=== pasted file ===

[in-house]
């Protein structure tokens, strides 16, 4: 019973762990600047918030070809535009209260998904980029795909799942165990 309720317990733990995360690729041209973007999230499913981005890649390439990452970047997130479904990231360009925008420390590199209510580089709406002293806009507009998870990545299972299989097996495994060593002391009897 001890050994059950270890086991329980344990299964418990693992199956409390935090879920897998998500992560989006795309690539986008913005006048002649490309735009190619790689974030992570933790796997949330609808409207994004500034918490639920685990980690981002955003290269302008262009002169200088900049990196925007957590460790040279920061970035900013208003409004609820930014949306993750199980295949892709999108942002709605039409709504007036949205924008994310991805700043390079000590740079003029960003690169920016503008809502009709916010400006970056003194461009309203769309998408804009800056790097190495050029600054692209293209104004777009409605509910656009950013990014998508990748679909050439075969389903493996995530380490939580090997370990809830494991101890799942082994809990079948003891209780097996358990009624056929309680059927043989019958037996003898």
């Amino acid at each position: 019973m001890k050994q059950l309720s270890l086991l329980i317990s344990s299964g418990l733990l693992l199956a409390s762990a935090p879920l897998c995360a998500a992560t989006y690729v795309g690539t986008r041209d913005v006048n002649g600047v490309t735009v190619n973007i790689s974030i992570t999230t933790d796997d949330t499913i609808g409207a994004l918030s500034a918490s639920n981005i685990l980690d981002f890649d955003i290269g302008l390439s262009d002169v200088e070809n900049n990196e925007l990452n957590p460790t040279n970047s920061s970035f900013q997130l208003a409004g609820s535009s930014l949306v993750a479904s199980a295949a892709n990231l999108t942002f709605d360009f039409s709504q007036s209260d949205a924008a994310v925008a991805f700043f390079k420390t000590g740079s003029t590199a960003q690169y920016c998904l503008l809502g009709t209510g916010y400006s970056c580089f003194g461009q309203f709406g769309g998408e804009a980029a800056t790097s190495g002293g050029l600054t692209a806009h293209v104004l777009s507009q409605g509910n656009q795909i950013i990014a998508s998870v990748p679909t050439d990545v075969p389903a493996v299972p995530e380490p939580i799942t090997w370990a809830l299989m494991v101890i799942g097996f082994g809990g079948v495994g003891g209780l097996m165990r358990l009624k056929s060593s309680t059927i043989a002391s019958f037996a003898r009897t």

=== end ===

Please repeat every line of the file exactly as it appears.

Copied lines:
[in-house]
């Protein structure tokens, strides 16, 4: 019973762990600047918030070809535009209260998904980029795909799942165990 309720317990733990995360690729041209973007999230499913981005890649390439990452970047997130479904990231360009925008420390590199209510580089709406002293806009507009998870990545299972299989097996495994060593002391009897 001890050994059950270890086991329980344990299964418990693992199956409390935090879920897998998500992560989006795309690539986008913005006048002649490309735009190619790689974030992570933790796997949330609808409207994004500034918490639920685990980690981002955003290269302008262009002169200088900049990196925007957590460790040279920061970035900013208003409004609820930014949306993750199980295949892709999108942002709605039409709504007036949205924008994310991805700043390079000590740079003029960003690169920016503008809502009709916010400006970056003194461009309203769309998408804009800056790097190495050029600054692209293209104004777009409605509910656009950013990014998508990748679909050439075969389903493996995530380490939580090997370990809830494991101890799942082994809990079948003891209780097996358990009624056929309680059927043989019958037996003898």
């Amino acid at each position: 019973m001890k050994q059950l309720s270890l086991l329980i317990s344990s299964g418990l733990l693992l199956a409390s762990a935090p879920l897998c995360a998500a992560t989006y690729v795309g690539t986008r041209d913005v006048n002649g600047v490309t735009v190619n973007i790689s974030i992570t999230t933790d796997d949330t499913i609808g409207a994004l918030s500034a918490s639920n981005i685990l980690d981002f890649d955003i290269g302008l390439s262009d002169v200088e070809n900049n990196e925007l990452n957590p460790t040279n970047s920061s970035f900013q997130l208003a409004g609820s535009s930014l949306v993750a479904s199980a295949a892709n990231l999108t942002f709605d360009f039409s709504q007036s209260d949205a924008a994310v925008a991805f700043f390079k420390t000590g740079s003029t590199a960003q690169y920016c998904l503008l809502g009709t209510g916010y400006s970056c580089f003194g461009q309203f709406g769309g998408e804009a980029a800056t790097s190495g002293g050029l600054t692209a806009h293209v104004l777009s507009q409605g509910n656009q795909i950013i990014a998508s998870v990748p679909t050439d990545v075969p389903a493996v299972p995530e380490p939580i799942t090997w370990a809830l299989m494991v101890i799942g097996f082994g809990g079948v495994g003891g209780l097996m165990r358990l009624k056929s060593s309680t059927i043989a002391s019958f037996a003898r009897t």